Home > Monitoring behaviours and experiences before, during and after pregnancy in Ireland.

O'Keeffe, Linda M (2014) Monitoring behaviours and experiences before, during and after pregnancy in Ireland. PhD thesis, University College Cork.

External website: https://cora.ucc.ie/handle/10468/2050

Background: On-going surveillance of behaviours during pregnancy is an important but overlooked population health activity that is particularly lacking in Ireland. Few, if any, nationally representative estimates of most maternal behaviours and experiences are available. While on-going surveillance of maternal behaviours has not been a priority thus far in European countries including Ireland, on-going surveillance was identified as a key priority in the United States (US) during the 1980’s when the Pregnancy Risk Assessment Monitoring System (PRAMS), was established. Today, PRAMS is the only surveillance programme of maternal behaviours and experiences world-wide. Although on-going prevalence estimates are required in Ireland, studies which examine the offspring health effects of maternal behaviours are also required, since various questions regarding maternal exposures and their offspring health effects remain unanswered. Gestational alcohol consumption is one such important maternal exposure which is common in pregnancy, though its offspring health effects are unclear, particularly at lower or moderate levels. Thus, guidelines internationally have not reached consensus on safe alcohol recommendations for pregnant women.


The aims of this thesis are to implement the PRAMS in Ireland (PRAMS Ireland), to describe the prevalence of health behaviours around the time of pregnancy in Ireland and to examine the effect of health behaviours on pregnancy and child outcomes (specifically the relationship between alcohol use during pregnancy and infant and child growth).


Structure: In Chapter 1, a brief background and rationale for the work, as well as the thesis aims and objective is provided. A detailed description of the design and implementation of PRAMS Ireland is described in Chapter 2. Chapter 3 and Chapter 4 describe the methodological results of the implementation of the PRAMS Ireland pilot study and PRAMS Ireland main study. In Chapter 5, a comparison of alcohol prevalence in two Irish studies (PRAMS Ireland and Growing up in Ireland (GUI)) and one multi-centre prospective cohort study, Screening for Pregnancy Endpoints (SCOPE) Study is detailed. Chapter 6 describes findings on adherence to National Clinical Guidelines on health behaviours and nutrition around the time of pregnancy in PRAMS Ireland. Findings on exposure to alcohol use in pregnancy and infant growth outcomes are described in Chapter 7 and Chapter 8. The results of analysis conducted to examine the impact of gestational alcohol use on offspring growth trajectories to age ten are described in Chapter 9. Finally, a discussion of the findings, strengths and limitations of the thesis, direction for future research, policy, practice and public health implications are discussed in Chapter 10.Results: Implementation of PRAMS: PRAMS may be an effective system for the surveillance of health behaviours around the time of pregnancy in the Irish context. PRAMS Ireland had high response rates (67% and 61% response rates in the pilot and main study respectively), high item completion rates and valid prevalence estimates for many health behaviours.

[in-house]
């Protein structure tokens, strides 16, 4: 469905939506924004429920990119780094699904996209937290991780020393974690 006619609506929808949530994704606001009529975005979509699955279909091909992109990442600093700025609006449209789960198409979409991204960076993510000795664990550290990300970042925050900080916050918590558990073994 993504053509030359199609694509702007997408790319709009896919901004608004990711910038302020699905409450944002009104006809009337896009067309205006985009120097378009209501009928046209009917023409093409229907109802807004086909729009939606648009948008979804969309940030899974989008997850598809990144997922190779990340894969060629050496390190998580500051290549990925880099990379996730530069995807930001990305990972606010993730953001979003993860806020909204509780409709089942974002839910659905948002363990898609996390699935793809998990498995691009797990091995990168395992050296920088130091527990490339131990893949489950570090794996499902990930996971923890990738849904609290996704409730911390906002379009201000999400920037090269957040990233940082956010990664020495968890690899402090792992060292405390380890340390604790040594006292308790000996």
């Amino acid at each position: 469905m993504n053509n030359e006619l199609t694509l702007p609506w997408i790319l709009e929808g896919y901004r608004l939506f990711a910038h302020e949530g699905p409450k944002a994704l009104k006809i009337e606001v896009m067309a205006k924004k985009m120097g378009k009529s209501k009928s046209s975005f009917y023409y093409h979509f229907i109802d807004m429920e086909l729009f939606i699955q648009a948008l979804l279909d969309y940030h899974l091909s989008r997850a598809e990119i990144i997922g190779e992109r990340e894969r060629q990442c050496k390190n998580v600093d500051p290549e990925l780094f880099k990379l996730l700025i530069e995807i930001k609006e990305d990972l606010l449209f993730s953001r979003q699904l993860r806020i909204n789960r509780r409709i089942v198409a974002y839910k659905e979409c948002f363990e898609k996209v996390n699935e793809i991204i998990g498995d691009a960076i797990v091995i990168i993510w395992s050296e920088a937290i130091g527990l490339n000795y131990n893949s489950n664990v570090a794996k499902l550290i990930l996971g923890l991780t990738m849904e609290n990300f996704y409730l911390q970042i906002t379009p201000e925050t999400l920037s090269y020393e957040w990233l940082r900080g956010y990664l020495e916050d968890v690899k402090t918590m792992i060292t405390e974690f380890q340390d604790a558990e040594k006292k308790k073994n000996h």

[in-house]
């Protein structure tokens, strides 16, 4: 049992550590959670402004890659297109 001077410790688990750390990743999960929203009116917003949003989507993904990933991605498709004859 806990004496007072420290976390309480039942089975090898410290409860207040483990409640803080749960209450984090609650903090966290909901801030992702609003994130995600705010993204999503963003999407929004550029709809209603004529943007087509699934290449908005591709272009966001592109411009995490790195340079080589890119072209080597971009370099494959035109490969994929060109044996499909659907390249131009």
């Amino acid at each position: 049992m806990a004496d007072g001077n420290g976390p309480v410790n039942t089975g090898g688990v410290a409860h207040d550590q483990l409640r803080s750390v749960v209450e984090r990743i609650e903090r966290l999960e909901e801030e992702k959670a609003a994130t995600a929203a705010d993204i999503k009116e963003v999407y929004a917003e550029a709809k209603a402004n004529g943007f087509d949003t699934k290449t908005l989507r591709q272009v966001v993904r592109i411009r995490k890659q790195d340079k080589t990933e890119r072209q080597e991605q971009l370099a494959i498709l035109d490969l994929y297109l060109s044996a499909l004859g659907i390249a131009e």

Examining prevalence of health behaviours: We found high levels of alcohol consumption before and during pregnancy, poor adherence to healthy diets and high levels of smoking before and during pregnancy among women in Ireland. Socially disadvantaged women had higher rates of deleterious health behaviours before pregnancy, although women with the most deleterious behaviour profiles before pregnancy appeared to experience the greatest gain in protective health behaviours during pregnancy. The impact of alcohol use on infant and offspring growth: We found that low and moderate levels of alcohol use did not impact on birth outcomes or offspring growth whereas heavy alcohol consumption resulted in reduced birth length and birth weight; however, this finding was not consistently observed across all studies. Selection, reporting and confounding biases which are common in observational research could be masking harmful effects.


Conclusion: PRAMS is a valid and feasible method of surveillance of health behaviours around the time of pregnancy in Ireland. A surveillance program of maternal behaviours and experiences is immediately warranted due to high levels of deleterious health behaviours around the time of pregnancy in Ireland. Although our results do not indicate any evidence of harm, given the quality of evidence available, abstinence and advice of abstinence from alcohol may be the most prudent choice for patients and healthcare professionals respectively. Further studies of the effects of gestational alcohol use are required; particularly those which can reduce selection bias, reporting bias and confounding.

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